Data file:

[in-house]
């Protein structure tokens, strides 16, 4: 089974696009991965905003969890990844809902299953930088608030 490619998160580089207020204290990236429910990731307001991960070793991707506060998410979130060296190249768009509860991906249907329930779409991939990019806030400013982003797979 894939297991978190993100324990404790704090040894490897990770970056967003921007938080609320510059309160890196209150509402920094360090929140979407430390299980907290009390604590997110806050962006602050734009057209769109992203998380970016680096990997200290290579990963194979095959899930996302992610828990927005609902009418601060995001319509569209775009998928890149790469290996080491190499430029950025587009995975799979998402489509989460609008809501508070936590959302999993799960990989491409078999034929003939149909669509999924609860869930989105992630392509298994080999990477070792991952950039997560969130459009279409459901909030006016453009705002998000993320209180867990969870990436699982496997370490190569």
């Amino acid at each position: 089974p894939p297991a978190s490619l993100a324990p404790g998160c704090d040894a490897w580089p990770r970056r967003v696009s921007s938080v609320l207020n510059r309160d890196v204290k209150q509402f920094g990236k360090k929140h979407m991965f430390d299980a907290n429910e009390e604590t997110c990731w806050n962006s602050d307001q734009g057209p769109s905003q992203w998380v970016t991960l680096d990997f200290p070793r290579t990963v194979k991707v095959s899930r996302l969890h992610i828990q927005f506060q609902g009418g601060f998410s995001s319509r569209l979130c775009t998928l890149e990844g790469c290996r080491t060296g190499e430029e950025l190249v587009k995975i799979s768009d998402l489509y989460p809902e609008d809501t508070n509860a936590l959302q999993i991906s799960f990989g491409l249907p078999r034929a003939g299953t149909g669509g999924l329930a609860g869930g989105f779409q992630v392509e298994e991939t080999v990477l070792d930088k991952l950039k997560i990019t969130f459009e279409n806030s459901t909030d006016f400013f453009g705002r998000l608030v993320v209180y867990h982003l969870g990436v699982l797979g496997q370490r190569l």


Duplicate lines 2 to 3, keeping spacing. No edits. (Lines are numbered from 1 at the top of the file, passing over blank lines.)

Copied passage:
């Protein structure tokens, strides 16, 4: 089974696009991965905003969890990844809902299953930088608030 490619998160580089207020204290990236429910990731307001991960070793991707506060998410979130060296190249768009509860991906249907329930779409991939990019806030400013982003797979 894939297991978190993100324990404790704090040894490897990770970056967003921007938080609320510059309160890196209150509402920094360090929140979407430390299980907290009390604590997110806050962006602050734009057209769109992203998380970016680096990997200290290579990963194979095959899930996302992610828990927005609902009418601060995001319509569209775009998928890149790469290996080491190499430029950025587009995975799979998402489509989460609008809501508070936590959302999993799960990989491409078999034929003939149909669509999924609860869930989105992630392509298994080999990477070792991952950039997560969130459009279409459901909030006016453009705002998000993320209180867990969870990436699982496997370490190569």
């Amino acid at each position: 089974p894939p297991a978190s490619l993100a324990p404790g998160c704090d040894a490897w580089p990770r970056r967003v696009s921007s938080v609320l207020n510059r309160d890196v204290k209150q509402f920094g990236k360090k929140h979407m991965f430390d299980a907290n429910e009390e604590t997110c990731w806050n962006s602050d307001q734009g057209p769109s905003q992203w998380v970016t991960l680096d990997f200290p070793r290579t990963v194979k991707v095959s899930r996302l969890h992610i828990q927005f506060q609902g009418g601060f998410s995001s319509r569209l979130c775009t998928l890149e990844g790469c290996r080491t060296g190499e430029e950025l190249v587009k995975i799979s768009d998402l489509y989460p809902e609008d809501t508070n509860a936590l959302q999993i991906s799960f990989g491409l249907p078999r034929a003939g299953t149909g669509g999924l329930a609860g869930g989105f779409q992630v392509e298994e991939t080999v990477l070792d930088k991952l950039k997560i990019t969130f459009e279409n806030s459901t909030d006016f400013f453009g705002r998000l608030v993320v209180y867990h982003l969870g990436v699982l797979g496997q370490r190569l």